TradeTech's Weekly U3O8 Spot Price Indicator is $24.00, as of March 24, 2017....
Uranium mines approved in the final weeks and months of the Barnett government will be allowed to proceed, Western Australia's new...
Federal regulators have signaled that Dominion Virginia Power is on track to receive its long-sought license to build and operate ...
A Japan appeals court overturned a ruling that barred the operation of two reactors, a win for the nation's atomic operators and g...
Toshiba's US nuclear unit Westinghouse filed for Chapter 11 protection from creditors on Wednesday, as its Japanese parent seeks t...
On March 31, South Africa's Department of Energy (DOE) finishes its public comment period on how the country plans to move away fr...
Mar 8, 2017 - TradeTech Energy President Dr. R. Gene Clark Presents at Nuclear Power Asia Conference in Kuala Lumpur, Malaysia
There is enough known uranium to fuel expected expansion of nuclear power, it’s only a matter of cost, TradeTech Energy President Dr. R. Gene Clark told participants attending the Nuclear Power Asia conference in Kuala Lumpur, Malaysia on March 8. Clark’s presentation, entitled “Nuclear Energy and Fuel Supply Outlook,” provided a look at today’s nuclear power industry and expected regional growth, as well as an overview of nuclear fuel markets, uranium supply contracts and prices.
Clark explained that the nuclear fuel market, which has always been a “boutique” market is not an open exchange like the London Metals Exchange and deals are done one-to-one between a small number of buyer and sellers. There are no “standard contracts” and market reporters such as TradeTech publish price indicators. Notably, about one-half of long-term uranium contract deliveries are settled on spot market prices at delivery.
While there is enough uranium to supply expected growth in nuclear power worldwide, countries with large nuclear power programs will face the problem of dealing with too few suppliers. Moreover, uranium enrichment capacity will tend to dampen uranium price volatility, as enrichment process economic efficiencies impact the demand for uranium. Clark concluded that the most significant historical problems in nuclear fuel supply have been from supply disruptions, which have always been temporary. No nuclear power plant has ever been shut due to lack of fuel supply. [top]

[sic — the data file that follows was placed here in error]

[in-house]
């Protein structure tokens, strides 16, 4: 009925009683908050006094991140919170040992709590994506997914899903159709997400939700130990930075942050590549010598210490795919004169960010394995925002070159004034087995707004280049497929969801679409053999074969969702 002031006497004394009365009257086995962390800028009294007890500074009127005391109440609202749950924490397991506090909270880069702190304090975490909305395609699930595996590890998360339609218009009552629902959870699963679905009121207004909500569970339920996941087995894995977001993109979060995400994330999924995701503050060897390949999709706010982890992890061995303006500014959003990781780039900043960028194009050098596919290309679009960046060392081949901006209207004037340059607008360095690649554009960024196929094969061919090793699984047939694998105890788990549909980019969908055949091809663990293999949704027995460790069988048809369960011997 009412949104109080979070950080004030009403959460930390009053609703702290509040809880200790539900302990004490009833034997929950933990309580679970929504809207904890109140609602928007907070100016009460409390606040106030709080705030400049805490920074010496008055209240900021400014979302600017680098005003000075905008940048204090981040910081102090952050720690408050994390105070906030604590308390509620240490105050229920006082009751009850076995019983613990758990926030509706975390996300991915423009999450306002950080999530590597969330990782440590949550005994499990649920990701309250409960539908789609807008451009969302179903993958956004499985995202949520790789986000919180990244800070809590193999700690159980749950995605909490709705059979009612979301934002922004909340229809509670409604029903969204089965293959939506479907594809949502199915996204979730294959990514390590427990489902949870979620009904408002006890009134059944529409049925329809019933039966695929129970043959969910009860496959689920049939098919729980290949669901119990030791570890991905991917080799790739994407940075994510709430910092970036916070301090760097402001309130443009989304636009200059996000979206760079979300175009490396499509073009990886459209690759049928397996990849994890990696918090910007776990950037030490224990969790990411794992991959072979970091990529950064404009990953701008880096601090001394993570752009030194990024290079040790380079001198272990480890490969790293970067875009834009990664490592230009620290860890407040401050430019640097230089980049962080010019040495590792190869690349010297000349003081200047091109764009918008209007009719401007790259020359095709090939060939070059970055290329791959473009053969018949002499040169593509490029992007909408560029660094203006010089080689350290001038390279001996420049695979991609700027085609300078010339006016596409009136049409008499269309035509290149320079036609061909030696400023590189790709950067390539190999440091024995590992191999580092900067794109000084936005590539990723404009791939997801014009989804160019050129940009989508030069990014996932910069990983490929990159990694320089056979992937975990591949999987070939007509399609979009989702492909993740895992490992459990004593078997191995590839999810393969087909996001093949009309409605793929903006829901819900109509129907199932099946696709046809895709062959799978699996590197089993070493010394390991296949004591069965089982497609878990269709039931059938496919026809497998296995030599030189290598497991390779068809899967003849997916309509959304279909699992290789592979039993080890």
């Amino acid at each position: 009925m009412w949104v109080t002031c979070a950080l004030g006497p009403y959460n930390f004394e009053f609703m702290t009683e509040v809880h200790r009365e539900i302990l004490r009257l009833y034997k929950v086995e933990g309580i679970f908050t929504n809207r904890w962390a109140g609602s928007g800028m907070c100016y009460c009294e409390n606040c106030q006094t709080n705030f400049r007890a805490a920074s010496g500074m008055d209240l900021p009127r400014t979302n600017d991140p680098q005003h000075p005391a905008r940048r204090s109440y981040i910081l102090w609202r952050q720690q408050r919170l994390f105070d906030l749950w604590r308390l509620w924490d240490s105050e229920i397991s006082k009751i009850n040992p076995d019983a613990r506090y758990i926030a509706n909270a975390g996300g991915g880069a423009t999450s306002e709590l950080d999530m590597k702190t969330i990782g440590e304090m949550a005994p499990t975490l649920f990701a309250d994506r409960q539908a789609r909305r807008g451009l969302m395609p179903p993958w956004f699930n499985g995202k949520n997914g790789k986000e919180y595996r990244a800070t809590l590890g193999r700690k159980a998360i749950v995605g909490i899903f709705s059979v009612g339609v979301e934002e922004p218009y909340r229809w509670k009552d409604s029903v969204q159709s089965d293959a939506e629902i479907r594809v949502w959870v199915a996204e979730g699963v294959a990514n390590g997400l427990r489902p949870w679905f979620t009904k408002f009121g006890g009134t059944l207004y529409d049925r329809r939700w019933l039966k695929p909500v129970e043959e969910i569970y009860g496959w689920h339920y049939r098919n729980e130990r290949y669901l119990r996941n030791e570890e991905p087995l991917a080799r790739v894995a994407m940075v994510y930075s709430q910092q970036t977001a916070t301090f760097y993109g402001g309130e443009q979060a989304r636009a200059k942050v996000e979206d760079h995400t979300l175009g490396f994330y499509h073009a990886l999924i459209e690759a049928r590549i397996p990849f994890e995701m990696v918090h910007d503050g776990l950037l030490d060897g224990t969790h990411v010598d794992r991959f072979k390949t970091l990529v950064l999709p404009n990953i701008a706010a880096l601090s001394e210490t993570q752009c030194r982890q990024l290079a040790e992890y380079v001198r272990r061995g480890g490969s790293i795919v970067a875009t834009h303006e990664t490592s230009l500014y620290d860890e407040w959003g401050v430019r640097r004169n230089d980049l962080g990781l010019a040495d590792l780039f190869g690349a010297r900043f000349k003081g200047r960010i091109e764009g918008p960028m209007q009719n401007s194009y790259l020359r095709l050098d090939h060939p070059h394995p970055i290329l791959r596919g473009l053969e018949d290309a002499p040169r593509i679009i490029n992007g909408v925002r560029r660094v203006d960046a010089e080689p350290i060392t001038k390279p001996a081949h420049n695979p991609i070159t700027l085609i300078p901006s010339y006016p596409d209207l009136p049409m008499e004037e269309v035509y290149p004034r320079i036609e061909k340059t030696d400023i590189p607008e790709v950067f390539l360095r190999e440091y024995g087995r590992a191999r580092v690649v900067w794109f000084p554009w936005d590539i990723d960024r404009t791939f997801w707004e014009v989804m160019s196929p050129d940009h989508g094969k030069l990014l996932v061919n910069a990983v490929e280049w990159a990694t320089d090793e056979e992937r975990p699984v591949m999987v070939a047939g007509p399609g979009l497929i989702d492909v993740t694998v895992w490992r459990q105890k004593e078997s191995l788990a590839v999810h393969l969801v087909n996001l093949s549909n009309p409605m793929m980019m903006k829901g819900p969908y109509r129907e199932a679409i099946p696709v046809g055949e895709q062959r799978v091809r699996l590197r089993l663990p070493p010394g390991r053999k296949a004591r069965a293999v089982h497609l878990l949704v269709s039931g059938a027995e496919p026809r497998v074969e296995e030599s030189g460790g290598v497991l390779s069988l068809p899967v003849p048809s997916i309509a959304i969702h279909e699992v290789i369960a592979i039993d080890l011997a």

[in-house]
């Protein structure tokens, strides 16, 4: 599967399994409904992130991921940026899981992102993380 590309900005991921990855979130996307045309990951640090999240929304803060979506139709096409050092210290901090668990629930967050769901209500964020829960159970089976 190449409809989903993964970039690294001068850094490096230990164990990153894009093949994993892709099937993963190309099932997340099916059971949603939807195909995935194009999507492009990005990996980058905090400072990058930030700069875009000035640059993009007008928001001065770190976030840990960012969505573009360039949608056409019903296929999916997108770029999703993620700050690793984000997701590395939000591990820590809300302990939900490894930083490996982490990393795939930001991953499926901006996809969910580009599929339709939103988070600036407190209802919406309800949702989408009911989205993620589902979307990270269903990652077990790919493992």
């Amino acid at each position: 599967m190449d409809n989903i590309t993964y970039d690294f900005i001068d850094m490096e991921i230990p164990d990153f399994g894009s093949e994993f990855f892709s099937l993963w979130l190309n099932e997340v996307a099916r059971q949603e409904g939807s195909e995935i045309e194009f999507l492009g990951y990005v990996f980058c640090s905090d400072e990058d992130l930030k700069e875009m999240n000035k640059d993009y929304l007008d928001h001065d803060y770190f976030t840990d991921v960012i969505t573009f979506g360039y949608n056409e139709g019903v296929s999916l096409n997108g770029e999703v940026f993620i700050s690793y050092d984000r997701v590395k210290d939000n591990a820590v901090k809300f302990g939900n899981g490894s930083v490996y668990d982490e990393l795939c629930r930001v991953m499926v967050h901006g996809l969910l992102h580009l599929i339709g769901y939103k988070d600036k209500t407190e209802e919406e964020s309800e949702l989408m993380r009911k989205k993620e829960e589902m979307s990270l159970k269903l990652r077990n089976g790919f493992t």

The following is an InFocus piece published in the December 2, 2016 edition of the Nuclear Market Review.
Nov 30, 2016 - Australia Conference Shifts Focus to Include "Low Emission and Technology Minerals"
The "2016 Low Emission and Technology Minerals Conference" was held November 15-16 in Perth, Australia, hosting a wide range of minerals industry experts and government officials. Formerly named the Australian Uranium Conference, the event now includes minerals associated with low-emission power sources, technology, and energy storage. The event was expanded to address growing interest in a mix of minerals, including uranium, which will play key roles in lowering the carbon footprint from current energy resources. The conference focused on the increased demand for battery-related minerals, such as lithium, graphite, vanadium, cobalt, and various rare earths, while maintaining a focus on uranium’s role in a lower carbon future.
In a presentation entitled "Trends, Risks, and Opportunities in the Uranium Market," TradeTech analyst Adam Christopher described the conditions that define the current state of the uranium market, presenting the company's analysis of today’s transitional market environment. While TradeTech views uranium’s positive potential as closely related to the objective competitiveness of nuclear power, Christopher noted that uranium’s perceived value is also tightly correlated to trends in contract cover and inventories. He pointed out specific challenges facing today’s uranium producers, which he said are as adept at risk management as they are at mining uranium.
Christopher then identified several opportunities in the market, which today largely exist in the upside of currently undervalued assets. He also highlighted TradeTech’s analysis of the contracting strategies that producers are using to weather the current price environment. [top]
Jun 9, 2015 - TradeTech President Treva Klingbiel Presents at World Nuclear Fuel Market Conference in Paris—Right-Sizing